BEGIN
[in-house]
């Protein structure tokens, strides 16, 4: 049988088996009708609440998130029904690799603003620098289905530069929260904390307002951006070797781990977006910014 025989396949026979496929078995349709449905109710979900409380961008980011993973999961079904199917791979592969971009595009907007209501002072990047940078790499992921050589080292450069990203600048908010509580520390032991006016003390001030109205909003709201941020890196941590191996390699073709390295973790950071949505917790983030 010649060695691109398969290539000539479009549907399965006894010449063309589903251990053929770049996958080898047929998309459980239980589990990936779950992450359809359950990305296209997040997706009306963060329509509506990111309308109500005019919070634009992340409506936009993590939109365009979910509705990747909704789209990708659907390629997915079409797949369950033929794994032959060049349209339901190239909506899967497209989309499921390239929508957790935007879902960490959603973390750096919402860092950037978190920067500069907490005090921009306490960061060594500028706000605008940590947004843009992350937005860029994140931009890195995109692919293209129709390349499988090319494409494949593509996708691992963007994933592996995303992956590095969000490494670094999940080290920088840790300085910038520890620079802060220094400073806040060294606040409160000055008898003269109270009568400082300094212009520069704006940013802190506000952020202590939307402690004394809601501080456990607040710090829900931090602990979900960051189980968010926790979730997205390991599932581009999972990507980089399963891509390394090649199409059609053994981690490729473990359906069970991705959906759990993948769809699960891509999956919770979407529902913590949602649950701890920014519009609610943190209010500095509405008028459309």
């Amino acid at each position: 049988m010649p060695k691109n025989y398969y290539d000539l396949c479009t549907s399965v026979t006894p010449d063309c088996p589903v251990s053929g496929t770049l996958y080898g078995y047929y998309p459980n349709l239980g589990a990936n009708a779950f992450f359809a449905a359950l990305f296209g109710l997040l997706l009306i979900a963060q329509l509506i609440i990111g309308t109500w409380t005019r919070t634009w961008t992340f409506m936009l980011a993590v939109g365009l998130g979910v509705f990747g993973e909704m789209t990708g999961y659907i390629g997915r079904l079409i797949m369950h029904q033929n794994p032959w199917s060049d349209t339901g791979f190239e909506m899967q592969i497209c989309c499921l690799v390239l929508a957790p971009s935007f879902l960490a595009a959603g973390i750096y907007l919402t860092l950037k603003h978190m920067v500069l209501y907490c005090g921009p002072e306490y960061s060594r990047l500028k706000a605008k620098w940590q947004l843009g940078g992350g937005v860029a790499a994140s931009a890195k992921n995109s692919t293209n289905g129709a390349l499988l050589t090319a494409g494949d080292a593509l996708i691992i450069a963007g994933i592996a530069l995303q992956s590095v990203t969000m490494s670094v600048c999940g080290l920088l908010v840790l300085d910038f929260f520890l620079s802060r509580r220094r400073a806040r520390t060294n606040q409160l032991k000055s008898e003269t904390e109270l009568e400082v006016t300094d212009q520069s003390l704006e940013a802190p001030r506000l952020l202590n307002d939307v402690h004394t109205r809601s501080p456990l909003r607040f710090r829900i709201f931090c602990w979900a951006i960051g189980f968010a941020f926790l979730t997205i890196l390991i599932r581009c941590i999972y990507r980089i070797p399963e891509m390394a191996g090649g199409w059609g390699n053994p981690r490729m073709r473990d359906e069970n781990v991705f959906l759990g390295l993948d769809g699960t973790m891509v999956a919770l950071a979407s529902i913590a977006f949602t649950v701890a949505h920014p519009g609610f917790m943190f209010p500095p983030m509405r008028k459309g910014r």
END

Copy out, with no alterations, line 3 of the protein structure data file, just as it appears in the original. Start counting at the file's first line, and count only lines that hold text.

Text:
């Amino acid at each position: 049988m010649p060695k691109n025989y398969y290539d000539l396949c479009t549907s399965v026979t006894p010449d063309c088996p589903v251990s053929g496929t770049l996958y080898g078995y047929y998309p459980n349709l239980g589990a990936n009708a779950f992450f359809a449905a359950l990305f296209g109710l997040l997706l009306i979900a963060q329509l509506i609440i990111g309308t109500w409380t005019r919070t634009w961008t992340f409506m936009l980011a993590v939109g365009l998130g979910v509705f990747g993973e909704m789209t990708g999961y659907i390629g997915r079904l079409i797949m369950h029904q033929n794994p032959w199917s060049d349209t339901g791979f190239e909506m899967q592969i497209c989309c499921l690799v390239l929508a957790p971009s935007f879902l960490a595009a959603g973390i750096y907007l919402t860092l950037k603003h978190m920067v500069l209501y907490c005090g921009p002072e306490y960061s060594r990047l500028k706000a605008k620098w940590q947004l843009g940078g992350g937005v860029a790499a994140s931009a890195k992921n995109s692919t293209n289905g129709a390349l499988l050589t090319a494409g494949d080292a593509l996708i691992i450069a963007g994933i592996a530069l995303q992956s590095v990203t969000m490494s670094v600048c999940g080290l920088l908010v840790l300085d910038f929260f520890l620079s802060r509580r220094r400073a806040r520390t060294n606040q409160l032991k000055s008898e003269t904390e109270l009568e400082v006016t300094d212009q520069s003390l704006e940013a802190p001030r506000l952020l202590n307002d939307v402690h004394t109205r809601s501080p456990l909003r607040f710090r829900i709201f931090c602990w979900a951006i960051g189980f968010a941020f926790l979730t997205i890196l390991i599932r581009c941590i999972y990507r980089i070797p399963e891509m390394a191996g090649g199409w059609g390699n053994p981690r490729m073709r473990d359906e069970n781990v991705f959906l759990g390295l993948d769809g699960t973790m891509v999956a919770l950071a979407s529902i913590a977006f949602t649950v701890a949505h920014p519009g609610f917790m943190f209010p500095p983030m509405r008028k459309g910014r």